Chronic Fatigue Syndrome

What is chronic fatigue syndrome?

Chronic fatigue syndrome (CFS) is a condition of overwhelming fatigue that lasts for at least 6 months and interferes with your daily life.

Most people with CFS are 20- to 40-year-old adults. The syndrome affects women more often than men. However, men and women of all ages can have CFS.

How does it occur?

The cause of chronic fatigue syndrome is not known.

What are the symptoms?

Physical symptoms of CFS may include:

  • overwhelming exhaustion, tiredness, or weakness that lasts longer than 6 months

  • sore throat

  • tender lymph nodes

  • muscle pain

  • joint aches and pain without swelling or redness

  • headache

  • unrefreshing sleep

  • malaise (general discomfort or uneasiness) lasting more than 24 hours after you exert yourself.

Psychological symptoms of CFS may include:

  • trouble remembering things or concentrating

  • confusion

  • anxiety

  • irritability

  • apathy and depression

  • personality changes

  • mood swings

  • reduced sex drive.

How is it diagnosed?

It is difficult to diagnose CFS because many illnesses cause symptoms similar to those of CFS. Your health care provider will try to rule out other illnesses and possible causes of your fatigue. Your provider will ask about your medical history and symptoms. You will have a complete physical exam. If you have been having fevers but don't have one when you see your provider, you may be asked to record your temperature at home several times a day.

You may have a number of tests, such as urine and blood tests, to check for infections, immune or metabolic diseases, hormone problems, anemia, and tumors.

If your provider cannot find another specific cause for your fatigue, you may be diagnosed with chronic fatigue syndrome.

How is it treated?

If you have chronic fatigue syndrome, there is currently no known cure. However, in addition to medicine to treat some of the symptoms, 2 types of treatment can be helpful:

  • a special exercise program

  • behavior therapy.

The exercise program starts slowly and easily. You increase the amount of exercise very gradually with the goals of increasing your muscle strength and energy. Behavior therapy helps you focus on the positive (what you are able to do) and can help you feel more hopeful as your muscle strength and energy improve. Both exercise and behavior therapy can help reduce other symptoms of CFS such as headaches and trouble concentrating.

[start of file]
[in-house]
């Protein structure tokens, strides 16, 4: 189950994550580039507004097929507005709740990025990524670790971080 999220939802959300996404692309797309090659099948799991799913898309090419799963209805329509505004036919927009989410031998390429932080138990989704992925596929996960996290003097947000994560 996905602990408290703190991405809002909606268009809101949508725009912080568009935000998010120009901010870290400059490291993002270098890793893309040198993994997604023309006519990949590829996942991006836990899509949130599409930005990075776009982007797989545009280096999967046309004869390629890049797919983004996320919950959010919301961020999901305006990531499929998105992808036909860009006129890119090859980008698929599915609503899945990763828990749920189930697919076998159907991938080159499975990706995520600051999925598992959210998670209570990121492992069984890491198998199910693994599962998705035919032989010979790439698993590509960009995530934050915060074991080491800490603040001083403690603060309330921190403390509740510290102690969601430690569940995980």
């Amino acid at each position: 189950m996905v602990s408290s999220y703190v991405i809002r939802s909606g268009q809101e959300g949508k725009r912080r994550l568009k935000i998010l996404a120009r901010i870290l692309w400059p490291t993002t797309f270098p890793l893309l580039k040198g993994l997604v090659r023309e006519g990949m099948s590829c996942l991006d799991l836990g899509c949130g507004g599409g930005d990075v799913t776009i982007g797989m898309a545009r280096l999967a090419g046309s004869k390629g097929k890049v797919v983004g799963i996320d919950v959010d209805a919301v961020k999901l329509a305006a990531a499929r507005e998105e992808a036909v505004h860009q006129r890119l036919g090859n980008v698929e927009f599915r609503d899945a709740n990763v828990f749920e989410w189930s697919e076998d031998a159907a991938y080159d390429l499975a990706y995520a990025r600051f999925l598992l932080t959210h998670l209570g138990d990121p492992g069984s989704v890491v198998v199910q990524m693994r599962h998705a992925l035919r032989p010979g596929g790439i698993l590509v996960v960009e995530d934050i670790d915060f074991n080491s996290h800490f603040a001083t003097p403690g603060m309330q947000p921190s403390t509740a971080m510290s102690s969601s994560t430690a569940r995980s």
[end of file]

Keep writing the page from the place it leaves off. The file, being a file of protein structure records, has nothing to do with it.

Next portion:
Your health care provider may prescribe medicine for symptoms such as headache and muscle pain. Antidepressant medicines may help lessen your fatigue and improve your ability to function.

How long will the effects last?

Chronic fatigue syndrome is not well understood or easily treated. You may continue to have the symptoms for months or years. Usually, the symptoms are most severe during the first year.

How can I take care of myself?

  • Rest as much as possible while you and your health care provider try to treat the illness.

  • Follow the treatment prescribed by your health care provider.

  • Follow your health care provider's recommendations for exercise.

  • Do not smoke.

  • Eat healthy meals.

  • Learn to pace yourself to avoid fatigue. Prioritize your activities each day. Do the most important ones in the morning when your energy level may be higher. It doesn't matter if everything doesn't get done in 1 day. Ask for help at home and at work when the load is too great to handle. Take frequent rest breaks during the day to relax or walk.

  • Engage in recreational activities at least once or twice a week.

  • Join local support groups. Talking with others who have similar problems can really help.

If nothing helps, you may wish to get a second medical opinion.

For more information, contact:

  • The Chronic Fatigue and Immune Dysfunction Syndrome (CFIDS) Association of America
    Phone: 800-442-3437
    Web site:

What can be done to help prevent fatigue?

See your health care provider if you have any unusual or persistent body changes or symptoms. This will allow your provider to identify and treat any underlying health problems early and help prevent your fatigue from becoming worse.